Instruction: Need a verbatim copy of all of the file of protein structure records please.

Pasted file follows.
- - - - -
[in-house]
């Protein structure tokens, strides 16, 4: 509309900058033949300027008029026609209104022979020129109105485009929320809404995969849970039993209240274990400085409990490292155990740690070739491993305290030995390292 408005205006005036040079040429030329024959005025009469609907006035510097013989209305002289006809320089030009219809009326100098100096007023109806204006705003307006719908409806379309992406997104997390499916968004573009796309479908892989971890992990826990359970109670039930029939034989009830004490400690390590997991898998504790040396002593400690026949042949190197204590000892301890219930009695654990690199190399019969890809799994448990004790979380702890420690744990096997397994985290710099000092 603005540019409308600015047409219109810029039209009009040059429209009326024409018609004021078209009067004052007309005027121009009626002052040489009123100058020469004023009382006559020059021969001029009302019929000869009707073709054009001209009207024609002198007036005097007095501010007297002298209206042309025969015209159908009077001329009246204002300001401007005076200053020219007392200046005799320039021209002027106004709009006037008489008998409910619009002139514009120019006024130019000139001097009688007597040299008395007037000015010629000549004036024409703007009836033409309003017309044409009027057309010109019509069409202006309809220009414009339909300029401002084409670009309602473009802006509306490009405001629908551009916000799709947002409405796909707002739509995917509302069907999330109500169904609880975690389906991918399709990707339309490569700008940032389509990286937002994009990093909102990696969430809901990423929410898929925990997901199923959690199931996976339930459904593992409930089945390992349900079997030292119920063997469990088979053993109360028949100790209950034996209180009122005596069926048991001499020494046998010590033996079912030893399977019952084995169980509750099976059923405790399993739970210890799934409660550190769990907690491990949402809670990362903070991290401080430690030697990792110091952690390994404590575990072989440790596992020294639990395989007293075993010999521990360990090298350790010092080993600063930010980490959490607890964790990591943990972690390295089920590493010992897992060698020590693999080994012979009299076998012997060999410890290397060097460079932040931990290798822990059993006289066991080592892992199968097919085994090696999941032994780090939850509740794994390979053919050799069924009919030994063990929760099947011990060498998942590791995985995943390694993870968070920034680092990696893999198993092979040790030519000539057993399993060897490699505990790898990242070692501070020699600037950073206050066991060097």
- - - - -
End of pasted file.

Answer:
[in-house]
């Protein structure tokens, strides 16, 4: 509309900058033949300027008029026609209104022979020129109105485009929320809404995969849970039993209240274990400085409990490292155990740690070739491993305290030995390292 408005205006005036040079040429030329024959005025009469609907006035510097013989209305002289006809320089030009219809009326100098100096007023109806204006705003307006719908409806379309992406997104997390499916968004573009796309479908892989971890992990826990359970109670039930029939034989009830004490400690390590997991898998504790040396002593400690026949042949190197204590000892301890219930009695654990690199190399019969890809799994448990004790979380702890420690744990096997397994985290710099000092 603005540019409308600015047409219109810029039209009009040059429209009326024409018609004021078209009067004052007309005027121009009626002052040489009123100058020469004023009382006559020059021969001029009302019929000869009707073709054009001209009207024609002198007036005097007095501010007297002298209206042309025969015209159908009077001329009246204002300001401007005076200053020219007392200046005799320039021209002027106004709009006037008489008998409910619009002139514009120019006024130019000139001097009688007597040299008395007037000015010629000549004036024409703007009836033409309003017309044409009027057309010109019509069409202006309809220009414009339909300029401002084409670009309602473009802006509306490009405001629908551009916000799709947002409405796909707002739509995917509302069907999330109500169904609880975690389906991918399709990707339309490569700008940032389509990286937002994009990093909102990696969430809901990423929410898929925990997901199923959690199931996976339930459904593992409930089945390992349900079997030292119920063997469990088979053993109360028949100790209950034996209180009122005596069926048991001499020494046998010590033996079912030893399977019952084995169980509750099976059923405790399993739970210890799934409660550190769990907690491990949402809670990362903070991290401080430690030697990792110091952690390994404590575990072989440790596992020294639990395989007293075993010999521990360990090298350790010092080993600063930010980490959490607890964790990591943990972690390295089920590493010992897992060698020590693999080994012979009299076998012997060999410890290397060097460079932040931990290798822990059993006289066991080592892992199968097919085994090696999941032994780090939850509740794994390979053919050799069924009919030994063990929760099947011990060498998942590791995985995943390694993870968070920034680092990696893999198993092979040790030519000539057993399993060897490699505990790898990242070692501070020699600037950073206050066991060097």